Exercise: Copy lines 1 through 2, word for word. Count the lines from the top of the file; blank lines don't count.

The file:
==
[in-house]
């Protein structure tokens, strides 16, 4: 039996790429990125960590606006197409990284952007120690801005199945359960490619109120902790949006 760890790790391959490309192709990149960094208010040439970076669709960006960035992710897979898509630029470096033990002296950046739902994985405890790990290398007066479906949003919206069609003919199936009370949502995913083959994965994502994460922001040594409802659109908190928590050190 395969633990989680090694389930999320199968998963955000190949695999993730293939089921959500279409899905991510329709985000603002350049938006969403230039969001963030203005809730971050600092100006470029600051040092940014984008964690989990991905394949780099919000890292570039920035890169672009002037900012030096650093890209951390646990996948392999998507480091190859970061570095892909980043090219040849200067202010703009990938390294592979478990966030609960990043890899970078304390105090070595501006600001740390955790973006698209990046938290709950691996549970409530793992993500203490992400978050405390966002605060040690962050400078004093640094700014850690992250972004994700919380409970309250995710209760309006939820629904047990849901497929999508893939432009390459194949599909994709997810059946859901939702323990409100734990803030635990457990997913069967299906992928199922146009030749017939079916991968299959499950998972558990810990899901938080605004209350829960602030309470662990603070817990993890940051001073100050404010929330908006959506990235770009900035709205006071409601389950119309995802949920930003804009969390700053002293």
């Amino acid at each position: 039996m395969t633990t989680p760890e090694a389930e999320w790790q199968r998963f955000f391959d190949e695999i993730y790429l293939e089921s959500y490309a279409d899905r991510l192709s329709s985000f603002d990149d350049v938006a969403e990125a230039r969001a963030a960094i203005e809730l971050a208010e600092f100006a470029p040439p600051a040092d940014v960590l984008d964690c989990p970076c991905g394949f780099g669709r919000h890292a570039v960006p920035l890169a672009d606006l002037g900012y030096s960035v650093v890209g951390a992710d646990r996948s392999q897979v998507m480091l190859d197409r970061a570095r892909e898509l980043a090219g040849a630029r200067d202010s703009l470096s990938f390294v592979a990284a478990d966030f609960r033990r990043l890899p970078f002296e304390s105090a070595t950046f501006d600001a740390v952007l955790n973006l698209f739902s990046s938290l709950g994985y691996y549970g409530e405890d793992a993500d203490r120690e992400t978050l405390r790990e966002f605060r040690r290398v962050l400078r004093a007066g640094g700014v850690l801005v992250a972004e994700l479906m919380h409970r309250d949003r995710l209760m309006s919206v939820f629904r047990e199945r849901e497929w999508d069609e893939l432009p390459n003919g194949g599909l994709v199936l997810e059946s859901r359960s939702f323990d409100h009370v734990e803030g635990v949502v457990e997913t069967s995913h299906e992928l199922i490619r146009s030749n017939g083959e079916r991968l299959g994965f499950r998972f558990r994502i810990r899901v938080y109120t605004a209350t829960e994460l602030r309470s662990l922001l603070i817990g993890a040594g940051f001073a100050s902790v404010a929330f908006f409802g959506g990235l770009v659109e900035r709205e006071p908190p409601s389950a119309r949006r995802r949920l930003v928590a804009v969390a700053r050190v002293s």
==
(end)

[in-house]
């Protein structure tokens, strides 16, 4: 039996790429990125960590606006197409990284952007120690801005199945359960490619109120902790949006 760890790790391959490309192709990149960094208010040439970076669709960006960035992710897979898509630029470096033990002296950046739902994985405890790990290398007066479906949003919206069609003919199936009370949502995913083959994965994502994460922001040594409802659109908190928590050190 395969633990989680090694389930999320199968998963955000190949695999993730293939089921959500279409899905991510329709985000603002350049938006969403230039969001963030203005809730971050600092100006470029600051040092940014984008964690989990991905394949780099919000890292570039920035890169672009002037900012030096650093890209951390646990996948392999998507480091190859970061570095892909980043090219040849200067202010703009990938390294592979478990966030609960990043890899970078304390105090070595501006600001740390955790973006698209990046938290709950691996549970409530793992993500203490992400978050405390966002605060040690962050400078004093640094700014850690992250972004994700919380409970309250995710209760309006939820629904047990849901497929999508893939432009390459194949599909994709997810059946859901939702323990409100734990803030635990457990997913069967299906992928199922146009030749017939079916991968299959499950998972558990810990899901938080605004209350829960602030309470662990603070817990993890940051001073100050404010929330908006959506990235770009900035709205006071409601389950119309995802949920930003804009969390700053002293």